Writer / Suzanne Huntzinger
A Scout is: trustworthy, loyal, helpful, friendly, courteous, kind, obedient, cheerful, thrifty, brave, clean, and reverent. Beloved Scoutmaster Angelo Peduto conducted his life according to this poignant Boy Scout law and embodied it. Six months after his sudden and tragic passing, his Boy Scout Troop 446, chartered at Saint Simon, is committed to carrying on his legacy.
With the groundbreaking of the memorial honoring Mr. Peduto, the troop took the first steps in cementing his memory in the hearts of their troop and others across the state. The ceremony took place at the Golden-Burke Boy Scout Center on the city’s Northside on Monday, May 12, 2014.
As I proceeded to the memorial site with the crowd of Scouts, family and friends, the somber mood in the air exposed the raw grief that would linger for some time to come. Michael Peduto (an Eagle Scout) shared a few words about fond memories he had of time together in Scouting with his brother Angelo. Everyone in the crowd got an opportunity to move a piece of earth from a temporary fire ring that will later become Mr. Peduto’s memorial.
A PowerPoint presentation by troop leaders just prior to the ceremony had already given the crowd a flavor of the impressive finished product soon to be under construction. At the center of the memorial will be a masonry stone fire ring to symbolize an eternal campfire, and terraced seating surrounding the fire ring will provide a warm and inviting environment conducive to year-round gatherings.
The memorial sprang to life after the troop received a significant amount of money in his memory from the funeral. Among the donors, an anonymous source was so moved by the loss, he felt compelled to donate. Many donations were made from friends and family who knew Angelo since childhood, having grown up in Shelbyville, Indiana, as well as friends from St. Simon, Lawrence Township area families, and customers of his business.
Donations in hand, ideas began to flow. With Angelo and his family a regular fixture at Sunday mass at St. Simon, and the troop being based at St. Simon, troop leaders explored various outdoor locations to celebrate and remember their Scoutmaster. Ultimately the decision was made to base the structure at the Boy Scout center where all Scouts in the area could enjoy it.
BSA Troop 446 has a tradition of carrying a portion of ashes from their previous camping sites to be discharged into the fire of the next camping trip’s campfire. The troop began this tradition when they obtained a portion of ashes that were started from a campfire at the very first Boy Scout camping grounds in Brownsea Island of southern England, in 1907, by the gentleman who originated the Scouting movement, Lord Baden-Powell.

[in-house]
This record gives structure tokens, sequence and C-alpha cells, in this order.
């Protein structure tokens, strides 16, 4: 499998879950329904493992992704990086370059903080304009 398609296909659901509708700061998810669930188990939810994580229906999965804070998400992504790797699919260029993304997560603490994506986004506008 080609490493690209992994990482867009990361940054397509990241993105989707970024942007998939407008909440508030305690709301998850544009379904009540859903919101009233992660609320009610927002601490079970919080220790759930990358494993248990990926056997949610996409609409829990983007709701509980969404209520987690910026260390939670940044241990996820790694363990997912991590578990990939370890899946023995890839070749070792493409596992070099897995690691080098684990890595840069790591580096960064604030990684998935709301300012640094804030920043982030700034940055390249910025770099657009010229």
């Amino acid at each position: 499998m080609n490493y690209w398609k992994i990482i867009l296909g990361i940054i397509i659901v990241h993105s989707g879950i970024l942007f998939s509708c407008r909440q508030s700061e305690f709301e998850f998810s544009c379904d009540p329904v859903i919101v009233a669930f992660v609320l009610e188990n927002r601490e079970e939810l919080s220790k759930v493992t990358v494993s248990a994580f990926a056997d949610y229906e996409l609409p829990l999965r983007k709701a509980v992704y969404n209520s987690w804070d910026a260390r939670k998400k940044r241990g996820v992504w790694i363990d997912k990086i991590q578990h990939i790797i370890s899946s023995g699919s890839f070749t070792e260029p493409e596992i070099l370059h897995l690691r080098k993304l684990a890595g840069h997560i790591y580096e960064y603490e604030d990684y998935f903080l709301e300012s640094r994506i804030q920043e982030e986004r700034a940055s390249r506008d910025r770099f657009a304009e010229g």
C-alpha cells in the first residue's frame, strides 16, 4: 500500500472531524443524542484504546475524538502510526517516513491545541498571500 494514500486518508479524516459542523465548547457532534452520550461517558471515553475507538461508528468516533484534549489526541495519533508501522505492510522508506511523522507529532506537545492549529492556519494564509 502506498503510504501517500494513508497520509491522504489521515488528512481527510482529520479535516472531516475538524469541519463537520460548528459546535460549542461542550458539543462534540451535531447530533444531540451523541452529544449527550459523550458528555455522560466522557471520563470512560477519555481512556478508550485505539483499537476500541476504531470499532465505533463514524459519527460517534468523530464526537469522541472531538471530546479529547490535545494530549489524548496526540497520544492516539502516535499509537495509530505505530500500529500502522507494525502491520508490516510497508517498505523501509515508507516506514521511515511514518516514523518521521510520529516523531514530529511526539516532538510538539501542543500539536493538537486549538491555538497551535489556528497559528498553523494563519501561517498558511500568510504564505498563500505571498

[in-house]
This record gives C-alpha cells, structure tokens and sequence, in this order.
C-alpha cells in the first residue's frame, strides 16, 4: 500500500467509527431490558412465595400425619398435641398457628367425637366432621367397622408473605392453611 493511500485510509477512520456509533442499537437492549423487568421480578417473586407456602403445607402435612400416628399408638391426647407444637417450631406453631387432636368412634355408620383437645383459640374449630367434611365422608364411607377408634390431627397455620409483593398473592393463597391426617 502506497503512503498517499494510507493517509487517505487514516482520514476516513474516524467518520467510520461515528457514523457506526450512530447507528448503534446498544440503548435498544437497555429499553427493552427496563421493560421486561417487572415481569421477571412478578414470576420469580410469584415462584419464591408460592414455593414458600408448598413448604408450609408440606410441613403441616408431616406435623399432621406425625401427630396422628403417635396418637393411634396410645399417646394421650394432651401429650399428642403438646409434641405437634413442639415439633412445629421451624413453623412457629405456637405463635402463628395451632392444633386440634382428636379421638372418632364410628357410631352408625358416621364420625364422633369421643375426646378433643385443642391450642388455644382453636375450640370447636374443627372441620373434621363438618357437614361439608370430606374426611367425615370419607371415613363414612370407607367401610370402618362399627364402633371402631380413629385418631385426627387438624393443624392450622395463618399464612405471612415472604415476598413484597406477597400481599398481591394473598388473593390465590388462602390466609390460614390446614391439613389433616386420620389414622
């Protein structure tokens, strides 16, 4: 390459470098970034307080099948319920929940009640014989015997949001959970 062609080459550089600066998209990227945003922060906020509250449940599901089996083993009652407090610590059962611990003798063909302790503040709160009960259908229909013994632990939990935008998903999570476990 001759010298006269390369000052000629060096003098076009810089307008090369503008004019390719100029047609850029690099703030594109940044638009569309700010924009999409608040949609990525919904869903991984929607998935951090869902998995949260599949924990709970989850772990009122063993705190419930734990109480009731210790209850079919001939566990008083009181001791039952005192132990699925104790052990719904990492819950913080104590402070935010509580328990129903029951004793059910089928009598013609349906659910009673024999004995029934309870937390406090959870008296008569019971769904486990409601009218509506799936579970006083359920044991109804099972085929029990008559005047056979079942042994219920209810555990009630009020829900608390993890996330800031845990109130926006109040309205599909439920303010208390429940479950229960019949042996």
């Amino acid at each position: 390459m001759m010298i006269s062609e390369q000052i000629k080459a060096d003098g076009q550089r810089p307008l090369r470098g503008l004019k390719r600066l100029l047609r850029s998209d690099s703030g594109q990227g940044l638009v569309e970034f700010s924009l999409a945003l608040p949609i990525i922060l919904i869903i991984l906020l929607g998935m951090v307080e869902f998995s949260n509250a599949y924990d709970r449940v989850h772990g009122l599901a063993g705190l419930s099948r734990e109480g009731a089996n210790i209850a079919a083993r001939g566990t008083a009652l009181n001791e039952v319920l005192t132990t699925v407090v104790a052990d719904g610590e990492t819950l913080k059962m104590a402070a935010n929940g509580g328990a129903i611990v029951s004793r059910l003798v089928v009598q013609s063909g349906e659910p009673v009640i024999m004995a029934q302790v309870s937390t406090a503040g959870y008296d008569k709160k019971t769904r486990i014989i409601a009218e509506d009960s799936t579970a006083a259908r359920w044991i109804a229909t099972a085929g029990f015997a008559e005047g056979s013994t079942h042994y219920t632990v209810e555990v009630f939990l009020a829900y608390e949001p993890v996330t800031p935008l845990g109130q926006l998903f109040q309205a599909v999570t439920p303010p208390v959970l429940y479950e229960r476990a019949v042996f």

These ashes have been carried from campfires in over sixty countries, across six continents and from the moon. During the groundbreaking ceremony, each Scout and family members of Troop 446, along with Peduto family members and friends, placed a pinch of these ancient ashes onto the site of the future fire ring. This memorial truly will symbolize an unbroken chain linking Scouts around the world.
“The plan was always to incorporate a fire structure, because Angelo had earned his Firecrafter designation in Scouting in addition to his to his Eagle Scout rank,” the troop leaders explained. The prestigious designation is awarded to Scouts who complete several rigorous and challenging tasks. The Firecrafter designation signifies the core values of friendship, leadership and service.
Peduto’s widow, DeeDee, said, “If anyone is deserving of this, he is. This is so fitting because he was so committed to always doing the right thing.” At the ceremony, she and her children, son Adrian and daughter Gia, were visibly moved by this gracious gesture. But she admitted to me, “Angelo never would have agreed to having a memorial in his honor.”
Troop leaders echoed DeeDee’s thoughts as they described how Peduto as a youth achieved the distinguished rank of Eagle Scout. As an adult, he devoted countless hours volunteering his time to scouting as a Cub Scout Pack Master, then Boy Scout Troop leader and role model. Though I have heard many describe his role in Scouting, the meaning of it didn’t start to sink in until I looked around and saw the faces of all the ones who loved him so dearly.